Christmas thoughts

(From last night’s mass)

Whenever we come to Christmas, I remember the words from the close of Rudolf Steiner’s Foundation Stone meditation:

At the turning point of time
The Spirit Light of the World
Entered the Stream of Earthly Being.
Darkness of Night had held its sway.
Day-radiant Light streamed into human souls:
Light that gives warmth
To simple Shepherds’ Hearts.
Light that enlightens
The wise Heads of Kings.

O Light Divine,
O Sun of Christ,
Warm Thou our hearts,
Enlighten Thou our heads,
That Good may become
What from our hearts we found
And from our heads direct
With single purpose of will.

That turning point of time, the hinge where time and eternity meet, is found in each of us. It is the hidden place, the original point, where the flame of our being bursts forth from the dark of the void, from the womb of mystery. As Angelus Silesius once wrote, if Christ is born in Bethlehem a thousand times, but not in us, then we remain unchanged.

Christmas is a cosmic event – the Light which lightens every person, which was in the beginning with God and through which all the worlds were made, now coming into the world in a new and renewing way. Christmas is also a historical/mythic event – the birth of Jesus from Mary, at a particular time and place. And Christmas is an ever living mystery in each of us, as the inner pattern of the cosmic, historical, and mythic events unfolds, hopefully, again and again.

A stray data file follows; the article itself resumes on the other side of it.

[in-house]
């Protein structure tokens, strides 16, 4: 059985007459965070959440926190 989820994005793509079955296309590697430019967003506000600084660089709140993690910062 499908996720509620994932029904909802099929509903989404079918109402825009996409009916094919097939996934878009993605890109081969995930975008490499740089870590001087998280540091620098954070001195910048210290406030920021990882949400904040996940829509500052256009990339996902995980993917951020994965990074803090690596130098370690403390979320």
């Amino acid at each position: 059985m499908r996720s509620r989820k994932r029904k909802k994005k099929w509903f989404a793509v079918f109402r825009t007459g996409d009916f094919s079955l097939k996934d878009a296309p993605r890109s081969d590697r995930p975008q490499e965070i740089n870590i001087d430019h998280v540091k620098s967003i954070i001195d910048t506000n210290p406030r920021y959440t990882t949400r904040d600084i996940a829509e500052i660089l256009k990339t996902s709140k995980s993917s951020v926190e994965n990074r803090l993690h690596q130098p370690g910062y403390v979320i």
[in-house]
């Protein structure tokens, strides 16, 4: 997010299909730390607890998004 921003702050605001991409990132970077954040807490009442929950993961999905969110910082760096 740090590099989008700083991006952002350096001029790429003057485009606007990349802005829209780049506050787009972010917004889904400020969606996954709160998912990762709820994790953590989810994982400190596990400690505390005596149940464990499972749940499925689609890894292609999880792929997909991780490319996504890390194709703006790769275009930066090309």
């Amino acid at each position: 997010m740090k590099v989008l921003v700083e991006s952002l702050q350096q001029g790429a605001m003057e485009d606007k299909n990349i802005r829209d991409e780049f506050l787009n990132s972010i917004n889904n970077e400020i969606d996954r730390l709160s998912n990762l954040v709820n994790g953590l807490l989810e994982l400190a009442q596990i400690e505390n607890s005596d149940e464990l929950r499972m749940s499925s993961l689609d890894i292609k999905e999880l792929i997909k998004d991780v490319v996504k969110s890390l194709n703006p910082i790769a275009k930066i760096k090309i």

In the words of poet June Jordan (later borrowed as a book title by Alice Walker), “We are the ones we have been waiting for.” The redemption of the world, the healing of the earth and her creatures, the future of humanity, is – at least potentially – here, in our hands.

As Paul writes in his letter to the Romans, all creation groans and travails in labor pains, waiting for the children of God to be revealed, for the Christ to be truly born in us. We know, as we read in 1 John, that we are even now the sons and daughters of God, and yet what we shall be as we grow in the likeness of Christ, as we become more and more partakers of the divine nature, is a great mystery. Holding firmly to the light of our deepest and truest being, and nourished by him who was laid as a baby in the feed trough of a stable, may we take further, trusting steps into that mystery this Christmas.

Holy and vulnerable God, be with us, strengthen us, as we take you into our hands in this sacrament.

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